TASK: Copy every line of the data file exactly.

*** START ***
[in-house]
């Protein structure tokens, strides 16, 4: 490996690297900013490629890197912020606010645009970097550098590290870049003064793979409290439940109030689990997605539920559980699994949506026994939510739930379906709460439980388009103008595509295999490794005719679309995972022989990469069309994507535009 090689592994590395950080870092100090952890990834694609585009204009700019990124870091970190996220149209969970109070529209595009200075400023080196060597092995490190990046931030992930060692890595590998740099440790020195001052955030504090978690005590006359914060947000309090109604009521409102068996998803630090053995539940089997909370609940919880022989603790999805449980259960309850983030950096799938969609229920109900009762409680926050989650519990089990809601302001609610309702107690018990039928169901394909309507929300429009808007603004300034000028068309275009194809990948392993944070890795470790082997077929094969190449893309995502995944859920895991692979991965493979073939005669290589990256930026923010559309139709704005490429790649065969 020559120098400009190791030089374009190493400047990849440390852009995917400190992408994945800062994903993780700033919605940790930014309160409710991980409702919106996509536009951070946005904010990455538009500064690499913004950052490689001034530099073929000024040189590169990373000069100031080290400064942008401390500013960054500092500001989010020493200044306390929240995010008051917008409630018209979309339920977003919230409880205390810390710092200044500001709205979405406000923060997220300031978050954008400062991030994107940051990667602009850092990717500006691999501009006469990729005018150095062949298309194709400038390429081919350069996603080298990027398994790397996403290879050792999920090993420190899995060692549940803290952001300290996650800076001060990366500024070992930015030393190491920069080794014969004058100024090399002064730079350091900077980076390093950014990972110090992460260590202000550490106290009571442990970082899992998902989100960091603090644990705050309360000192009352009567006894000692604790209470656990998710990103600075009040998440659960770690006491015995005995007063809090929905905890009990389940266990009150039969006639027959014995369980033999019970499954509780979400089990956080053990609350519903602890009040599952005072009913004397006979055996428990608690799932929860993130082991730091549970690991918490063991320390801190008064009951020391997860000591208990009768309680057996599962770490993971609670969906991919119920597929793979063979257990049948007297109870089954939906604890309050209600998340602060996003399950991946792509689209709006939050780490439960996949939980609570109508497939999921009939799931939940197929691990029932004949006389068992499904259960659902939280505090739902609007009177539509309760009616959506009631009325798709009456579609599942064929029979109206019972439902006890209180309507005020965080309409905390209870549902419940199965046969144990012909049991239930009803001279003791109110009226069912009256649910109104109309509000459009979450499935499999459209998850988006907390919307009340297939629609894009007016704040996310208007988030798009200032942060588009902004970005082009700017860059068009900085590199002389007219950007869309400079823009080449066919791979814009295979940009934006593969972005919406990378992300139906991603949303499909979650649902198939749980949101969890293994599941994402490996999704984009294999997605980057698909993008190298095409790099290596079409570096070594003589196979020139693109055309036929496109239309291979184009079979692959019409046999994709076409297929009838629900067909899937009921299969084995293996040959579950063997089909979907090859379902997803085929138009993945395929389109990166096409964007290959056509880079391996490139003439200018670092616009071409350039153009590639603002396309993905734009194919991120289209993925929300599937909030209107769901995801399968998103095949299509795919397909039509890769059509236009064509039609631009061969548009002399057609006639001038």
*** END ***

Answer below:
[in-house]
């Protein structure tokens, strides 16, 4: 490996690297900013490629890197912020606010645009970097550098590290870049003064793979409290439940109030689990997605539920559980699994949506026994939510739930379906709460439980388009103008595509295999490794005719679309995972022989990469069309994507535009 090689592994590395950080870092100090952890990834694609585009204009700019990124870091970190996220149209969970109070529209595009200075400023080196060597092995490190990046931030992930060692890595590998740099440790020195001052955030504090978690005590006359914060947000309090109604009521409102068996998803630090053995539940089997909370609940919880022989603790999805449980259960309850983030950096799938969609229920109900009762409680926050989650519990089990809601302001609610309702107690018990039928169901394909309507929300429009808007603004300034000028068309275009194809990948392993944070890795470790082997077929094969190449893309995502995944859920895991692979991965493979073939005669290589990256930026923010559309139709704005490429790649065969 020559120098400009190791030089374009190493400047990849440390852009995917400190992408994945800062994903993780700033919605940790930014309160409710991980409702919106996509536009951070946005904010990455538009500064690499913004950052490689001034530099073929000024040189590169990373000069100031080290400064942008401390500013960054500092500001989010020493200044306390929240995010008051917008409630018209979309339920977003919230409880205390810390710092200044500001709205979405406000923060997220300031978050954008400062991030994107940051990667602009850092990717500006691999501009006469990729005018150095062949298309194709400038390429081919350069996603080298990027398994790397996403290879050792999920090993420190899995060692549940803290952001300290996650800076001060990366500024070992930015030393190491920069080794014969004058100024090399002064730079350091900077980076390093950014990972110090992460260590202000550490106290009571442990970082899992998902989100960091603090644990705050309360000192009352009567006894000692604790209470656990998710990103600075009040998440659960770690006491015995005995007063809090929905905890009990389940266990009150039969006639027959014995369980033999019970499954509780979400089990956080053990609350519903602890009040599952005072009913004397006979055996428990608690799932929860993130082991730091549970690991918490063991320390801190008064009951020391997860000591208990009768309680057996599962770490993971609670969906991919119920597929793979063979257990049948007297109870089954939906604890309050209600998340602060996003399950991946792509689209709006939050780490439960996949939980609570109508497939999921009939799931939940197929691990029932004949006389068992499904259960659902939280505090739902609007009177539509309760009616959506009631009325798709009456579609599942064929029979109206019972439902006890209180309507005020965080309409905390209870549902419940199965046969144990012909049991239930009803001279003791109110009226069912009256649910109104109309509000459009979450499935499999459209998850988006907390919307009340297939629609894009007016704040996310208007988030798009200032942060588009902004970005082009700017860059068009900085590199002389007219950007869309400079823009080449066919791979814009295979940009934006593969972005919406990378992300139906991603949303499909979650649902198939749980949101969890293994599941994402490996999704984009294999997605980057698909993008190298095409790099290596079409570096070594003589196979020139693109055309036929496109239309291979184009079979692959019409046999994709076409297929009838629900067909899937009921299969084995293996040959579950063997089909979907090859379902997803085929138009993945395929389109990166096409964007290959056509880079391996490139003439200018670092616009071409350039153009590639603002396309993905734009194919991120289209993925929300599937909030209107769901995801399968998103095949299509795919397909039509890769059509236009064509039609631009061969548009002399057609006639001038």